Safety Tips for Using Flea and Tick Products on Pets
Flea and Tick Prevention: Medication Safety Guidelines continued...
3. Wear gloves or wash your hands with soap and water after applying a flea and tick preventive. Be sure to follow the instructions for proper storage and disposal of packaging.
4. When applying spray or spot-on flea and tick preventives, keep pets separate while the product dries. This will keep them from grooming each other and swallowing the chemicals.
5. After applying a product, watch your cat or dog for signs of a reaction, especially if it’s the first time you’re using it. Call your vet if your pet has symptoms such as:
- Poor appetite
- Vomiting or diarrhea
- Excessive salivation
If you cat or dog has a bad reaction to flea and tick products such as spot-ons, sprays, or powders, immediately bathe your pet thoroughly with soap and water and follow any instructions from the package insert. Call your vet and report problems to the National Pesticide Information Center at 1-800-858-7378.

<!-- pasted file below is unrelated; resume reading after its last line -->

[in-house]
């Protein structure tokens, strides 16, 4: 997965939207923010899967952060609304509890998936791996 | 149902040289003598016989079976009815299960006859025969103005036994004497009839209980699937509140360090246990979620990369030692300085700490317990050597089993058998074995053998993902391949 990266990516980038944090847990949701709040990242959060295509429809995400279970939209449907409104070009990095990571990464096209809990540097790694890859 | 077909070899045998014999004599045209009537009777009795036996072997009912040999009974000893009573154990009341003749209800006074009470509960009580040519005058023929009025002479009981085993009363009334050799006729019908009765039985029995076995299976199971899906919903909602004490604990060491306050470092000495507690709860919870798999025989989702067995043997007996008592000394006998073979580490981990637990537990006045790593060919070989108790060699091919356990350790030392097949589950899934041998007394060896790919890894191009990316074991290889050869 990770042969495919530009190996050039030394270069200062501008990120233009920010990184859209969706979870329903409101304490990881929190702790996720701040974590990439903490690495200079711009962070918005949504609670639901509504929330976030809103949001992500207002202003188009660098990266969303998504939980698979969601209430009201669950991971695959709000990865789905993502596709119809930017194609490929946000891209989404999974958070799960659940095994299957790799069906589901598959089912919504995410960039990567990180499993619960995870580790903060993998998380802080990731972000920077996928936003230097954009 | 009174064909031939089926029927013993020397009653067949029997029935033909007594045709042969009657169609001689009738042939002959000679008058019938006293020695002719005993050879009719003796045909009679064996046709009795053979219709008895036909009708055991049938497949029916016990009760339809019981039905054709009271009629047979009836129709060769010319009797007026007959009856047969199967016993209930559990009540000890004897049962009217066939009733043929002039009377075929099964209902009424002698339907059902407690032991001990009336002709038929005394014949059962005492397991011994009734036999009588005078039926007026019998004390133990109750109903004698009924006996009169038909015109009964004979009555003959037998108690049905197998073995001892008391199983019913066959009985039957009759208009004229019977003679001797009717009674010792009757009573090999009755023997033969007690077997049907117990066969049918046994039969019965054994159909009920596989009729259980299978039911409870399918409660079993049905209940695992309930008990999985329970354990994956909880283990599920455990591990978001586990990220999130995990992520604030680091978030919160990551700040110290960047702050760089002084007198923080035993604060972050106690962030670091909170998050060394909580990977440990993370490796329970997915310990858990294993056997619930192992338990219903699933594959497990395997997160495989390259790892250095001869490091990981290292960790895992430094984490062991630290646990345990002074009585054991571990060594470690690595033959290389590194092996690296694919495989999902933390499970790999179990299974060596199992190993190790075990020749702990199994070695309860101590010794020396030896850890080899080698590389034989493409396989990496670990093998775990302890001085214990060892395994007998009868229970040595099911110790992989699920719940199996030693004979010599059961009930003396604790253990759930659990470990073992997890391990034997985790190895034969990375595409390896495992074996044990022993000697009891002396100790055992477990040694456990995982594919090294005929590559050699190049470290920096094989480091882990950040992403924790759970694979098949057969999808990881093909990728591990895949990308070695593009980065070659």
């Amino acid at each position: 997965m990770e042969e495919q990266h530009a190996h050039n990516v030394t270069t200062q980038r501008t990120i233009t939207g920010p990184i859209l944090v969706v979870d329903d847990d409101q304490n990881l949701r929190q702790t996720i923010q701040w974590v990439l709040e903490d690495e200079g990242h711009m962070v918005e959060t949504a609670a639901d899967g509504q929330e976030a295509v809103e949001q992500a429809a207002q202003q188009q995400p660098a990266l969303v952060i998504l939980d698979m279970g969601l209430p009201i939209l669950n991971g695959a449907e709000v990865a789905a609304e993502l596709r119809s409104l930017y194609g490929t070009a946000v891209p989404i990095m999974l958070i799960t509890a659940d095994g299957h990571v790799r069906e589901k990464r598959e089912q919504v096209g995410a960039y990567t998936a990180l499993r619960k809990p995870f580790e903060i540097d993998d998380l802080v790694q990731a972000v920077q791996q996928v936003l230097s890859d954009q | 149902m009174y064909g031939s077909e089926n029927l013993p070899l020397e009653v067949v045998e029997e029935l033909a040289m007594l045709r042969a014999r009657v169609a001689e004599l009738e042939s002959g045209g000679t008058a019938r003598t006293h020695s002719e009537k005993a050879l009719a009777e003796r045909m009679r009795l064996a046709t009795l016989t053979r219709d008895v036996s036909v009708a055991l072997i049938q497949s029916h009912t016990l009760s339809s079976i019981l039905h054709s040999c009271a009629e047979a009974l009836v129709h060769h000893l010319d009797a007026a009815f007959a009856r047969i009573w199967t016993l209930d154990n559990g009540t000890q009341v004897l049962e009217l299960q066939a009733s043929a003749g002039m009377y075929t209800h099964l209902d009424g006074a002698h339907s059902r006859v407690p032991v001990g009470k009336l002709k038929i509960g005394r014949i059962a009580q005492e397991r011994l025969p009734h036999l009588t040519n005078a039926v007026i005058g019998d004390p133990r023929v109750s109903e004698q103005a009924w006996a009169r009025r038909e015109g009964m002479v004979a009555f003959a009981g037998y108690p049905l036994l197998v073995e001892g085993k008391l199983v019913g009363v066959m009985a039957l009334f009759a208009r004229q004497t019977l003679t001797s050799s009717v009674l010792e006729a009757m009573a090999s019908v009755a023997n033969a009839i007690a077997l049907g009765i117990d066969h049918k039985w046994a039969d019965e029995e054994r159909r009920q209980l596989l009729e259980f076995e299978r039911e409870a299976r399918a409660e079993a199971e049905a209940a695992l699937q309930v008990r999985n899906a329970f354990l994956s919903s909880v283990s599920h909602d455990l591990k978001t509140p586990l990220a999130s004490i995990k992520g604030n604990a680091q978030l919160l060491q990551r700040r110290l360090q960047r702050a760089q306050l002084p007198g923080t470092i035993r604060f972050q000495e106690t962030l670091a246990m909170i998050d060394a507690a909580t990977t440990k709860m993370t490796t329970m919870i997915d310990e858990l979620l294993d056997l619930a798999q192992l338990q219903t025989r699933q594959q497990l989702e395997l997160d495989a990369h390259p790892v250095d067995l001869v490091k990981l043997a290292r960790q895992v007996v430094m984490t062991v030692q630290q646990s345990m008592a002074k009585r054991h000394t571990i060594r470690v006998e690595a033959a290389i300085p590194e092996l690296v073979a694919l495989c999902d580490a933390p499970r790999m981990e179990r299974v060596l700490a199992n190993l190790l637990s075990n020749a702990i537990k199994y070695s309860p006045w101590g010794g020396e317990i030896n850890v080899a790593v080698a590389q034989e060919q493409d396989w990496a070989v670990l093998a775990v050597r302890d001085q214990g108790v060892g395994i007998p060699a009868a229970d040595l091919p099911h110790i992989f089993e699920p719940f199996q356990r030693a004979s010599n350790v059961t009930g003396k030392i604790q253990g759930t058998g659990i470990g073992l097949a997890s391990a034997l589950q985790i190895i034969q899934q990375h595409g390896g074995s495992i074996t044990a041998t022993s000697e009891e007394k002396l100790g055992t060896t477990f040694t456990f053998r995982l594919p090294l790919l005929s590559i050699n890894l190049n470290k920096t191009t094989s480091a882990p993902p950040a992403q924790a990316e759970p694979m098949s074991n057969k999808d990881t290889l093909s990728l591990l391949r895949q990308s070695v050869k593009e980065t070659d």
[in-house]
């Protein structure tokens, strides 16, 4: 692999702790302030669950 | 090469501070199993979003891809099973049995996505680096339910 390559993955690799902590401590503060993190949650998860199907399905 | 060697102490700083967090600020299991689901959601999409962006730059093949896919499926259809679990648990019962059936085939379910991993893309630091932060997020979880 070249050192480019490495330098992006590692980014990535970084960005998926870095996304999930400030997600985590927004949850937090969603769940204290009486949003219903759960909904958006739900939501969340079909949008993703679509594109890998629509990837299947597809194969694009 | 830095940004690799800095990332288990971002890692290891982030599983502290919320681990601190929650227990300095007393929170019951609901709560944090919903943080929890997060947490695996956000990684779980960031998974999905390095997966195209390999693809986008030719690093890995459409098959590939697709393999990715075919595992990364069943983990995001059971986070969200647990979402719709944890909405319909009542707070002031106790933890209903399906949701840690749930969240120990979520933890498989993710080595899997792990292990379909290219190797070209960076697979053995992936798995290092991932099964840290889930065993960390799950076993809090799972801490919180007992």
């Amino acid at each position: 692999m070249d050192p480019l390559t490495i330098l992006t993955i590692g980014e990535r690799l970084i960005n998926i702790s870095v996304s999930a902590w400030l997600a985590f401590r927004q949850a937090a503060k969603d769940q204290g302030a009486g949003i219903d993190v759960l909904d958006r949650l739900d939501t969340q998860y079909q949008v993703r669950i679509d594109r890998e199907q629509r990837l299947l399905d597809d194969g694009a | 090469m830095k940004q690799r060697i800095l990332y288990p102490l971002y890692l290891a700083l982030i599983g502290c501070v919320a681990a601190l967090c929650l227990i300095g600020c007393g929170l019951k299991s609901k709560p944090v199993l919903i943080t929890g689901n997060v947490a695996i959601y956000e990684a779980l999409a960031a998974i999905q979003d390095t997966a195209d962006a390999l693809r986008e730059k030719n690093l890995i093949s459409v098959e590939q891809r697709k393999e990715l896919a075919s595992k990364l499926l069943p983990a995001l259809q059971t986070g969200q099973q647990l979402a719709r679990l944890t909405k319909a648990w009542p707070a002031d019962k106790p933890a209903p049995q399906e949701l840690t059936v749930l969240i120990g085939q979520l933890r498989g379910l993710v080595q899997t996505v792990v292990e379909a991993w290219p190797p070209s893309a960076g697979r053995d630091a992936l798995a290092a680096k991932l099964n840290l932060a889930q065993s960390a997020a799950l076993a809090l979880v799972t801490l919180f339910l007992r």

Flea and Tick Prevention: Special Warnings
The Food and Drug Administration (FDA) and Environmental Protection Agency (EPA) regulate flea and tick products for safety. The FDA deals with drug safety and the EPA with pesticide safety. In 2009, the FDA issued a warning about spot-on flea and tick products. This came in response to a big increase in reports about reactions in pets, ranging from mild skin reactions to seizures and even death.
At this time, the FDA is not recommending that pet owners stop using these products. But it strongly suggests using caution and closely following directions. This illustrates why: ASPCA Animal Poison Control data shows that fewer than 2% of cats have a major problem when pet owners use products correctly. This jumps to 20%, however, when they use them incorrectly.
Flea and Tick Prevention: Carpets, Floors, and Yards
Controlling fleas on your pets may not eliminate them from their environment. And if your pet is sensitive to flea or tick control products, tackling the environment may be the best place to start. If you treat your house with an insecticide, ask your vet which ones are safe around pets and children.